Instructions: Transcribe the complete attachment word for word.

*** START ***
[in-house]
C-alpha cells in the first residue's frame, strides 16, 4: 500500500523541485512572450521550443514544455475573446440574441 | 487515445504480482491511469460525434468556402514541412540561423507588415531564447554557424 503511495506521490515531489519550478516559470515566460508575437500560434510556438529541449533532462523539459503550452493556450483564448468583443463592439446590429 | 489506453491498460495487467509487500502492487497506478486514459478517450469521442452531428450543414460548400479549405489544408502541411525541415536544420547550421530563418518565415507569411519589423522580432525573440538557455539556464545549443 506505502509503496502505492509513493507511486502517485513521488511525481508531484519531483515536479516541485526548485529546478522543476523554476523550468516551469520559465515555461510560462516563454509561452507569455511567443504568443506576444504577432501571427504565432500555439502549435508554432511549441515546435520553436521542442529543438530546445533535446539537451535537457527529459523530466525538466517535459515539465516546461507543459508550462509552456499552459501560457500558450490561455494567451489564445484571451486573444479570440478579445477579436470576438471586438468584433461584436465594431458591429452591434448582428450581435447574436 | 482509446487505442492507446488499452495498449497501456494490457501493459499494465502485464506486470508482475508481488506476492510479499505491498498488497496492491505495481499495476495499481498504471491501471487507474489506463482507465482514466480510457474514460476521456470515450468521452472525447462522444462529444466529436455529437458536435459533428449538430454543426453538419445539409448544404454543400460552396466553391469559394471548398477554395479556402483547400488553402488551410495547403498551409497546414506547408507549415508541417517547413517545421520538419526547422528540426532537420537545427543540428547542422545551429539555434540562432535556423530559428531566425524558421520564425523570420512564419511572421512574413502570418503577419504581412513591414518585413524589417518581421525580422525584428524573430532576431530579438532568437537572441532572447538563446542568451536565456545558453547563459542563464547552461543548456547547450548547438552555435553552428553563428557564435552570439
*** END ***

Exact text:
[in-house]
C-alpha cells in the first residue's frame, strides 16, 4: 500500500523541485512572450521550443514544455475573446440574441 | 487515445504480482491511469460525434468556402514541412540561423507588415531564447554557424 503511495506521490515531489519550478516559470515566460508575437500560434510556438529541449533532462523539459503550452493556450483564448468583443463592439446590429 | 489506453491498460495487467509487500502492487497506478486514459478517450469521442452531428450543414460548400479549405489544408502541411525541415536544420547550421530563418518565415507569411519589423522580432525573440538557455539556464545549443 506505502509503496502505492509513493507511486502517485513521488511525481508531484519531483515536479516541485526548485529546478522543476523554476523550468516551469520559465515555461510560462516563454509561452507569455511567443504568443506576444504577432501571427504565432500555439502549435508554432511549441515546435520553436521542442529543438530546445533535446539537451535537457527529459523530466525538466517535459515539465516546461507543459508550462509552456499552459501560457500558450490561455494567451489564445484571451486573444479570440478579445477579436470576438471586438468584433461584436465594431458591429452591434448582428450581435447574436 | 482509446487505442492507446488499452495498449497501456494490457501493459499494465502485464506486470508482475508481488506476492510479499505491498498488497496492491505495481499495476495499481498504471491501471487507474489506463482507465482514466480510457474514460476521456470515450468521452472525447462522444462529444466529436455529437458536435459533428449538430454543426453538419445539409448544404454543400460552396466553391469559394471548398477554395479556402483547400488553402488551410495547403498551409497546414506547408507549415508541417517547413517545421520538419526547422528540426532537420537545427543540428547542422545551429539555434540562432535556423530559428531566425524558421520564425523570420512564419511572421512574413502570418503577419504581412513591414518585413524589417518581421525580422525584428524573430532576431530579438532568437537572441532572447538563446542568451536565456545558453547563459542563464547552461543548456547547450548547438552555435553552428553563428557564435552570439